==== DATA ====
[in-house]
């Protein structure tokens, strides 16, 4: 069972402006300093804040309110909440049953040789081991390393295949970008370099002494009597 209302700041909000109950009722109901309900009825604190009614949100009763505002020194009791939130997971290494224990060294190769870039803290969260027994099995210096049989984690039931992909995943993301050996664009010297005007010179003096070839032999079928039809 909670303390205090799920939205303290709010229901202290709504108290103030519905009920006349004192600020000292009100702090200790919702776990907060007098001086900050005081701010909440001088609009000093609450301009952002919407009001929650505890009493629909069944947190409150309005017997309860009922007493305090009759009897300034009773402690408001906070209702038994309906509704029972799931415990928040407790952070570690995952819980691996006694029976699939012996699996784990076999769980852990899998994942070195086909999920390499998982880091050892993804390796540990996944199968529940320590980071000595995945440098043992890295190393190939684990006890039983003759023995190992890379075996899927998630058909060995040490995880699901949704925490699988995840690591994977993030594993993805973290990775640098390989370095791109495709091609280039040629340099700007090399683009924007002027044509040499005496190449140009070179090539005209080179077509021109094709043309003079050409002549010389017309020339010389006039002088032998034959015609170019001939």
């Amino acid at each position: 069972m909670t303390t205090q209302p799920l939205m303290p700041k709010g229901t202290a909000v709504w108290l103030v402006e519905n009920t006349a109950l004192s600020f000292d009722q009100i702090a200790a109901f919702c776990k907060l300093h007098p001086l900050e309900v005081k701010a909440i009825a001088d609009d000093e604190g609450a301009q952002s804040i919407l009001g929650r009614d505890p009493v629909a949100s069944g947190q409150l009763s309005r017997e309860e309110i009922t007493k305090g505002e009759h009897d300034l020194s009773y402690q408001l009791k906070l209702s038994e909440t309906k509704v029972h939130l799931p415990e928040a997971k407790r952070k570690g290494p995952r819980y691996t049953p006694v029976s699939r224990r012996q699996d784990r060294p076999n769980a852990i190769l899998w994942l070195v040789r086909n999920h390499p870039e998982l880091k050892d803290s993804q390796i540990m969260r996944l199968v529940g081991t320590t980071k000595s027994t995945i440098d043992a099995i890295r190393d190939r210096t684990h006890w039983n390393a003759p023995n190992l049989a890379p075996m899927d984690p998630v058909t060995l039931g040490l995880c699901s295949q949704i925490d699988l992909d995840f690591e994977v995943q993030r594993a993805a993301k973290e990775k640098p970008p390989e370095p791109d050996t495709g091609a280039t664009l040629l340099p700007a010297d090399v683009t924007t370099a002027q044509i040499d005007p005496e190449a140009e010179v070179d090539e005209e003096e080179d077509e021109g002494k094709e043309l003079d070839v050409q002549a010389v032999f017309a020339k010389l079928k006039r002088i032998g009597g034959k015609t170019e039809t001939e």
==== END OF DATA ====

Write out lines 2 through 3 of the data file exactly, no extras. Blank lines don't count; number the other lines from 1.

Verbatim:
């Protein structure tokens, strides 16, 4: 069972402006300093804040309110909440049953040789081991390393295949970008370099002494009597 209302700041909000109950009722109901309900009825604190009614949100009763505002020194009791939130997971290494224990060294190769870039803290969260027994099995210096049989984690039931992909995943993301050996664009010297005007010179003096070839032999079928039809 909670303390205090799920939205303290709010229901202290709504108290103030519905009920006349004192600020000292009100702090200790919702776990907060007098001086900050005081701010909440001088609009000093609450301009952002919407009001929650505890009493629909069944947190409150309005017997309860009922007493305090009759009897300034009773402690408001906070209702038994309906509704029972799931415990928040407790952070570690995952819980691996006694029976699939012996699996784990076999769980852990899998994942070195086909999920390499998982880091050892993804390796540990996944199968529940320590980071000595995945440098043992890295190393190939684990006890039983003759023995190992890379075996899927998630058909060995040490995880699901949704925490699988995840690591994977993030594993993805973290990775640098390989370095791109495709091609280039040629340099700007090399683009924007002027044509040499005496190449140009070179090539005209080179077509021109094709043309003079050409002549010389017309020339010389006039002088032998034959015609170019001939």
């Amino acid at each position: 069972m909670t303390t205090q209302p799920l939205m303290p700041k709010g229901t202290a909000v709504w108290l103030v402006e519905n009920t006349a109950l004192s600020f000292d009722q009100i702090a200790a109901f919702c776990k907060l300093h007098p001086l900050e309900v005081k701010a909440i009825a001088d609009d000093e604190g609450a301009q952002s804040i919407l009001g929650r009614d505890p009493v629909a949100s069944g947190q409150l009763s309005r017997e309860e309110i009922t007493k305090g505002e009759h009897d300034l020194s009773y402690q408001l009791k906070l209702s038994e909440t309906k509704v029972h939130l799931p415990e928040a997971k407790r952070k570690g290494p995952r819980y691996t049953p006694v029976s699939r224990r012996q699996d784990r060294p076999n769980a852990i190769l899998w994942l070195v040789r086909n999920h390499p870039e998982l880091k050892d803290s993804q390796i540990m969260r996944l199968v529940g081991t320590t980071k000595s027994t995945i440098d043992a099995i890295r190393d190939r210096t684990h006890w039983n390393a003759p023995n190992l049989a890379p075996m899927d984690p998630v058909t060995l039931g040490l995880c699901s295949q949704i925490d699988l992909d995840f690591e994977v995943q993030r594993a993805a993301k973290e990775k640098p970008p390989e370095p791109d050996t495709g091609a280039t664009l040629l340099p700007a010297d090399v683009t924007t370099a002027q044509i040499d005007p005496e190449a140009e010179v070179d090539e005209e003096e080179d077509e021109g002494k094709e043309l003079d070839v050409q002549a010389v032999f017309a020339k010389l079928k006039r002088i032998g009597g034959k015609t170019e039809t001939e």